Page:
Grayling water officials say they’ve discovered “trace” amounts of a type of perfluorinated chemical in the city’s drinking water wells. The levels are far below a health advisory put out by the U.S. EPA.
Grayling Department of Public Works Superintendent Kyle Bond says they first tested for the family of chemicals known as PFCs in May.
EPA recently lowered its “health advisory level” for PFCs. The 70 parts per trillion limit is not a regulation, but an advisory, as more studies on the health effects are done.
Bond says tests at the city’s wells show less than one part-per-trillion, .9 ppt to be exact; nowhere near the EPA advisory limit. The particular chemical they found, perfluorohexane sulfonic acid (PFHxS), is not listed in the EPA’s advisory. But it is in the same family of chemicals.
“I don’t believe it’s a danger to anybody,” Bond said. He has turned over the results to health officials and the state, he said.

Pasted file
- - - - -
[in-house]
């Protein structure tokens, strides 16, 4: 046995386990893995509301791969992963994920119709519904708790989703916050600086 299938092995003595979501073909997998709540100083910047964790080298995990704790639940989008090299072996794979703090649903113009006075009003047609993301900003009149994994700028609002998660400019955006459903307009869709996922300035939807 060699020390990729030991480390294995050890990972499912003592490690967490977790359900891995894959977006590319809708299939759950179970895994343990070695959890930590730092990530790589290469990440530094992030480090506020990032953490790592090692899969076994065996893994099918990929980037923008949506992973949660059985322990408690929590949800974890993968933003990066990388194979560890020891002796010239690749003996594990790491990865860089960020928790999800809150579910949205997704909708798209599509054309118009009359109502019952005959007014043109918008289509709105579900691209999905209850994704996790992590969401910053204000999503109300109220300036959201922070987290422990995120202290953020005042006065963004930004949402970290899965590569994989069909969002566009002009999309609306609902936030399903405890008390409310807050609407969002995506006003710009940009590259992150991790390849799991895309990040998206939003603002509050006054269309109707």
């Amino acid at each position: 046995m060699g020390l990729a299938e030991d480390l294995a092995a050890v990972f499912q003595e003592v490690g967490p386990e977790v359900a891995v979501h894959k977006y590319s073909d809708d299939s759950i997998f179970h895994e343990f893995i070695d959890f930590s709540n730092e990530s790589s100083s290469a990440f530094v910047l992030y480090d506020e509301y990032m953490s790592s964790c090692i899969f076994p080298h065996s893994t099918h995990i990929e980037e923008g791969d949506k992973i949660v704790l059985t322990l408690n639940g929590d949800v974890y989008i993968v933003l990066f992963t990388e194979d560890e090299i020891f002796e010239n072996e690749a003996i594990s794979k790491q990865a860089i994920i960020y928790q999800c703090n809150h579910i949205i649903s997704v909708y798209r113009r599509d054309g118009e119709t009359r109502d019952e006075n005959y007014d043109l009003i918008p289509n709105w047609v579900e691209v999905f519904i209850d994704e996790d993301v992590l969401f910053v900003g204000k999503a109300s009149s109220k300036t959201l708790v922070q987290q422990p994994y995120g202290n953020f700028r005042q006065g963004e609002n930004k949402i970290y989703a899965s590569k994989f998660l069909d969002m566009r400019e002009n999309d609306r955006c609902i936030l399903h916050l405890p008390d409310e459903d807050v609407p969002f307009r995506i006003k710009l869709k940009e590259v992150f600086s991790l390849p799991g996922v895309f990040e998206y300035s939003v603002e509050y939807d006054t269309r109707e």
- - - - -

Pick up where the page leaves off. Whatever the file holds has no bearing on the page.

Still, Bond says it’s something the city will keep a close eye on. He says they’ll monitor the water by testing quarterly. He says officials with the Michigan Department of Environmental Quality are helping find the source.
Bond disclosed the finding at a public meeting Wednesday night. He said he only got the results back a couple hours before the meeting.
“I’ve got nothing to hide. We want to be transparent with people,” Bond said.
Firefighting foam used at Camp Grayling has contaminated some private drinking wells in the region with PFCs, but that plume isn’t in the same area as the city’s wells.
In addition to their use in firefighting foam, many consumer goods contain PFCs. According to the National Institute for Environmental Health Sciences, humans have been widely exposed to two types of PFC chemicals found in the military foam, PFOA and PFOS. Other studies have fluorinated chemicals in fast food packaging.